PINs Workshop: Effective Fundraising and Sponsorship Strategies

On April 24, 2017, David Lovelock spoke to PINs leaders and partners about Sponsorship and Fundraising, and the strategies to do it effectively. The workshop was a follow-up to the Effective Sponsorship and Fundraising e-learning module, released in January 2017 on TRIEC Campus.
Employer engagement and fundraising are two of the main challenges faced by associations and not-for-profits. This workshop helped participants understand the steps in engaging companies, and provided them with resources and best practices.

Guest Speaker: David Lovelock

To begin, David explained that fundraising is the art of building relationships with the science of planned process. Organizations should consider where their funding comes from, whether it’s from a few sources, or many different ones. Government funding usually lasts over a longer period (1-3 years), with monthly or quarterly stewardship reporting. Money generated through fundraising activities (events, grant applications) is usually for a shorter period.

Canada has the 2nd largest nonprofit and voluntary sector in the world, with an estimated 165,000 nonprofits and charities. Approx. 54% of these are volunteer-run. However, the top 1% of organizations commands 60% of revenues. With limited revenue sources available, organizations should have a clear idea of what is it that they offer, that can make them stand out from the rest.

A process, not an event

In hiring, it is important to remember that companies don’t hire people, people hire people. And they don’t hire people they don’t know, trust or respect for their abilities and work ethics. In fundraising too, people don’t give funding to organizations they don’t know, trust or respect for their abilities and work ethics. Therefore, it is important to continue building and maintaining relationships with people, beyond a specific ask or event.

The first step in that process is making sure to centralize and clean up the funders’ list. This will help you identify and engage donors who make the most contributions. When looking for new employers to engage, you can look at the following three avenues:

  • Inner circle – Immediate friends and business partners
  • Middle circle – engage your nonprofit’s board to help you connect with their networks
  • Outer circle – engaging contacts with whom you have no prior connections

Building a strong social media presence is useful in engaging organizations and donors. It’s a great way to spread the message of the organization, as well as to solicit calls for donors and volunteers.

The AIDA model 

AIDA stands for Attention, Interest, Desire and Action. This model is helpful in designing a fundraising strategy that will get people and companies to give money to your organization. The model encompasses the following four steps:

  • Attention starts with engaging the employer for creating awareness of your services at the beginning for employers to notice your existence. The purpose is to give the prospects a reason for wanting to learn more.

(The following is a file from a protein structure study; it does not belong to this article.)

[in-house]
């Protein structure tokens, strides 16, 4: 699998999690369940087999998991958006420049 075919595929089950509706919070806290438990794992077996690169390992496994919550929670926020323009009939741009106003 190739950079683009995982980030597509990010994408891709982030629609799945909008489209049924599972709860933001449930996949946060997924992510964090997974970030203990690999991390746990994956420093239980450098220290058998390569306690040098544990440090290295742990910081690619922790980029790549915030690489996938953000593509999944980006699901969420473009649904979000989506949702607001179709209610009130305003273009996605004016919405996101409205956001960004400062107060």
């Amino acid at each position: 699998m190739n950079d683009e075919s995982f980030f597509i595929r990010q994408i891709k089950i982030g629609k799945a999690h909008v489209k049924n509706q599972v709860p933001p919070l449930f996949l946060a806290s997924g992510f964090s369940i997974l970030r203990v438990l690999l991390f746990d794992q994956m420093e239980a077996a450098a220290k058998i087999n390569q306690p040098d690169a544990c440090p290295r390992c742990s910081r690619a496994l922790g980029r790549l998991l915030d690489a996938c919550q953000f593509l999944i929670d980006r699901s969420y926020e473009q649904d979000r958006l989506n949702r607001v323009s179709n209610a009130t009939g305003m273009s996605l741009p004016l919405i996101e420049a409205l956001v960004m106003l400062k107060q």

• Interest establishes the work your association does to keep employers engaged. Learn more about the probable donor, their interest, and community connections. Determine the probable donor’s level of interest in your cause and move to the next step.
  • Desire represents employers’ interest in meeting you to talk in detail on how your services can meet their personal, professional or corporate values/needs. Give a tour of your program, the related benefits, and visual demonstration on how the benefits fulfill their need.
  • Action is the final step is to make an ask and persuade the employers to immediately participate

Until the “Desire” stage of AIDA, you should engage employers without asking them. Once you feel that you have built mutual interest and trust you can go to the final steps and ask for an action.

How to engage

Before the written, printed, and electronic communication, we huddled around campfires & told stories to convey ideas, to entertain, to educate and to engage each other. And it still works! When attempting to engage employers, it is important to use storytelling as a method of demonstrating the value you brought to a client, an employer, and the community.

This can be done through advertising. Depending on your audience and budget, you can determine the best medium to advertise your story. This can be via website, e-communications, printed collateral, electronic and print media, or social media. Choosing the right medium is critical in maximizing potential, as well as saving time, effort, and money.

To conclude, David provided some tips on how to engage employers in the organization’s activities:

  • Ask them to participate in mock interviews
  • Request them to speak at information sessions
  • Recruit them to advisory committees
  • Solicit their advice
  • Thank them in person, in e-newsletter, external publications, or on the website
  • Write a news article with a quote from an employer
  • Acknowledge a special personal occasion

Organizations should engage employers as often as they can, as long as you’re adding value to the relationship, and make them feel appreciated and included. They can leverage alumni and volunteer support in integrating employer engagement at all levels. It’s important to treat employers like clients, because “it’s all about the relationship.”

Resources